Sensors now stitch together whole swathes of our economy - even those industries not traditionally defined in terms of technology. Innovation is pushing out in all directions to measure, automate, or augment every aspect of our waking, and even our sleeping lives. The frontier of progress extends as far as human ingenuity, but that progress will move at the whim of consumer needs and fears. In this report our research shows a fascinating mix of satisfaction, optimism, and fear.
Key Report Themes:
Consumers are very aware of nearly every category of connected technologies.
Bluetooth door locks had the lowest awareness - still over 85%.
However, adoption rates vary widely by category according to different demographic traits.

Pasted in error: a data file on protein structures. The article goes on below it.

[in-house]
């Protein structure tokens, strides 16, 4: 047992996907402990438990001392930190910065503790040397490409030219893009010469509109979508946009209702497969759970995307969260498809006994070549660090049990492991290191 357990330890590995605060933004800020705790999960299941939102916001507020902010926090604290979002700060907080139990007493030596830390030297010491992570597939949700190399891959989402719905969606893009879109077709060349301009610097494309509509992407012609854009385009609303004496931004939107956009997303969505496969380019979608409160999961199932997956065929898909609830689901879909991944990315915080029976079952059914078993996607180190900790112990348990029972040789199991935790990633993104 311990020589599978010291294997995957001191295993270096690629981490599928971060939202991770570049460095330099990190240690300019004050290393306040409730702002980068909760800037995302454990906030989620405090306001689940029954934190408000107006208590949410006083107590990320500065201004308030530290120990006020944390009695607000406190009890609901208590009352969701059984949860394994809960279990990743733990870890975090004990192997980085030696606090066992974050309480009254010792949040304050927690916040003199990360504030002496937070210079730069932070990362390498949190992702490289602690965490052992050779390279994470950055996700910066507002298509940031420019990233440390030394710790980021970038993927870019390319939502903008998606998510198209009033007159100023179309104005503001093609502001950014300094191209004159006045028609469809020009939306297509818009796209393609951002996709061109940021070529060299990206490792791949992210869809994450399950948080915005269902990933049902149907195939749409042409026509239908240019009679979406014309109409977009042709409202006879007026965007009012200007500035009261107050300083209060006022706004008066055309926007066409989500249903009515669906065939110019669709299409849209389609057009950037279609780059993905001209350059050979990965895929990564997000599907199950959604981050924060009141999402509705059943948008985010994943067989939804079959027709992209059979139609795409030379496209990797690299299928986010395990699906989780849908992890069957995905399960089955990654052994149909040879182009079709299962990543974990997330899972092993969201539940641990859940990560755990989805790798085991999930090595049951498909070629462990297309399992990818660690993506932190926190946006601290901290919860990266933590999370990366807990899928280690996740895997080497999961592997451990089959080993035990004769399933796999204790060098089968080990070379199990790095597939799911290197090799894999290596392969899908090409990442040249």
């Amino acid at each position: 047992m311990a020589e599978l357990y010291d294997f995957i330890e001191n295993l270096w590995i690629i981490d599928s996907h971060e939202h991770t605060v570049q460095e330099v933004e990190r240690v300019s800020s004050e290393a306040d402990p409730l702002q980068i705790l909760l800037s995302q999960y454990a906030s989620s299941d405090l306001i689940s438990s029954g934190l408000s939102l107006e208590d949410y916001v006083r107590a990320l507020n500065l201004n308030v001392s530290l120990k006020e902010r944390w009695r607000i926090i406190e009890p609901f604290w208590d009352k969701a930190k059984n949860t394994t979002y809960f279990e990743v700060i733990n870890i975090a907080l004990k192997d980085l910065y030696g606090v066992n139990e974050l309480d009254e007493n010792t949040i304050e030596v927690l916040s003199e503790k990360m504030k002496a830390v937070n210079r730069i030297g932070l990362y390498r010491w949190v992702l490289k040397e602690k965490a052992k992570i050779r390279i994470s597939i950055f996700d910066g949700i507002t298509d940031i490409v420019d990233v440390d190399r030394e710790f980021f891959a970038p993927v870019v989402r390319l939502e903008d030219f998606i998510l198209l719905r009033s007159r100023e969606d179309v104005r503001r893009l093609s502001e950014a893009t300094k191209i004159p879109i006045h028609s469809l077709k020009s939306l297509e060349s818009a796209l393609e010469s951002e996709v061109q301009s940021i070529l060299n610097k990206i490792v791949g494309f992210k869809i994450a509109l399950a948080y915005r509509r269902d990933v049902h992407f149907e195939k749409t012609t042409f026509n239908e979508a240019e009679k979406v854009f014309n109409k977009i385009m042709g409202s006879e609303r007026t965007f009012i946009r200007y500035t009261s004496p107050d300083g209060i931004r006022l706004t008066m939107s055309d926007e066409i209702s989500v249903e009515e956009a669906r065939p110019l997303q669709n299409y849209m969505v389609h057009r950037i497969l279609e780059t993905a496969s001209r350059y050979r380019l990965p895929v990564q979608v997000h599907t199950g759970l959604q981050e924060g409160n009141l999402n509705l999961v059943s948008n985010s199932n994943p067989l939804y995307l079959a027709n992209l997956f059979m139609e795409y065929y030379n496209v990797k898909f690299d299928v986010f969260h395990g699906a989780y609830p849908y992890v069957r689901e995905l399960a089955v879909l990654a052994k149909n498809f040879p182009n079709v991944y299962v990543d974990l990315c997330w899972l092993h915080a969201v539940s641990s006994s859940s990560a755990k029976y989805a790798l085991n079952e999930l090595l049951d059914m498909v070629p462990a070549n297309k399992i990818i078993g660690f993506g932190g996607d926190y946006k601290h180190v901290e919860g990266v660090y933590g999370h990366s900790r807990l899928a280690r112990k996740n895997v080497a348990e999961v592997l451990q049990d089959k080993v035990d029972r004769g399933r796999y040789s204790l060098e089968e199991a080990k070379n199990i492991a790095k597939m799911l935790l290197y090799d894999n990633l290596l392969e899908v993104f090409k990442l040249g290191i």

5% of U.S. consumers comprise a “super buyer” segment that is disproportionately responsible for purchases of connected technology products. Among other characteristics, this segment of consumers is younger, wealthier, and reports higher levels of personal wellbeing than consumers in the four other segments identified.
There is good evidence that value-added services can help overcome consumer reticence.
61% of those who are considering a purchase of a connected technology product would be more likely to buy it given longer warranties, on-demand tech support, or insurance.
For the connected ecosystem to continue flourishing, it is essential that companies proactively address consumer fears.
The more connected consumers are, the happier they are. However, 8% of consumers are "more likely to feel anxiety about relying on connected devices for everyday tasks" as a result of negative headlines about security and privacy risks.